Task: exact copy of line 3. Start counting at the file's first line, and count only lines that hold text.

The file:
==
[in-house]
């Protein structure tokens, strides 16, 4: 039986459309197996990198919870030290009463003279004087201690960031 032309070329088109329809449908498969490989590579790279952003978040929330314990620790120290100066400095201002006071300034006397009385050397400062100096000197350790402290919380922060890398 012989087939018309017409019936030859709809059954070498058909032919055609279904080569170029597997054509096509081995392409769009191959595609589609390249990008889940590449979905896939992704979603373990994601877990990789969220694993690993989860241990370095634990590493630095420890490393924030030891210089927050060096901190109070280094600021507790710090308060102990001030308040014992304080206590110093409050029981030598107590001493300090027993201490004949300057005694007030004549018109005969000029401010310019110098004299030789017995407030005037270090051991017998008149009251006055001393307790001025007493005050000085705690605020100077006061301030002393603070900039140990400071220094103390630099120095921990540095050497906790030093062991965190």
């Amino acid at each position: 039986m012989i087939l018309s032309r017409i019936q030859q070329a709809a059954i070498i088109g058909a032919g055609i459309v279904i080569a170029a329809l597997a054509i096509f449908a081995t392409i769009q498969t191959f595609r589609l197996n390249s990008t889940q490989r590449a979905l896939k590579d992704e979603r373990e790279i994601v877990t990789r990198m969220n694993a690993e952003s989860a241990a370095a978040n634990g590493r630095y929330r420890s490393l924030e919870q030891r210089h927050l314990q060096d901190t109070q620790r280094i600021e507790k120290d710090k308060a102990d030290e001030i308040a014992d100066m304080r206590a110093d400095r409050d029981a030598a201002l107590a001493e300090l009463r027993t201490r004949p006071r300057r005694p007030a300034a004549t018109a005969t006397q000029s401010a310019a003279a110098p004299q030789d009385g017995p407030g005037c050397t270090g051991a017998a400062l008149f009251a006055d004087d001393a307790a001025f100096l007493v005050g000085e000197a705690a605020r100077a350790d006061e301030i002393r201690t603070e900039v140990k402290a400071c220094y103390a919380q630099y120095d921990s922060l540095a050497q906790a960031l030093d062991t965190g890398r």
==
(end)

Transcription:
């Amino acid at each position: 039986m012989i087939l018309s032309r017409i019936q030859q070329a709809a059954i070498i088109g058909a032919g055609i459309v279904i080569a170029a329809l597997a054509i096509f449908a081995t392409i769009q498969t191959f595609r589609l197996n390249s990008t889940q490989r590449a979905l896939k590579d992704e979603r373990e790279i994601v877990t990789r990198m969220n694993a690993e952003s989860a241990a370095a978040n634990g590493r630095y929330r420890s490393l924030e919870q030891r210089h927050l314990q060096d901190t109070q620790r280094i600021e507790k120290d710090k308060a102990d030290e001030i308040a014992d100066m304080r206590a110093d400095r409050d029981a030598a201002l107590a001493e300090l009463r027993t201490r004949p006071r300057r005694p007030a300034a004549t018109a005969t006397q000029s401010a310019a003279a110098p004299q030789d009385g017995p407030g005037c050397t270090g051991a017998a400062l008149f009251a006055d004087d001393a307790a001025f100096l007493v005050g000085e000197a705690a605020r100077a350790d006061e301030i002393r201690t603070e900039v140990k402290a400071c220094y103390a919380q630099y120095d921990s922060l540095a050497q906790a960031l030093d062991t965190g890398r």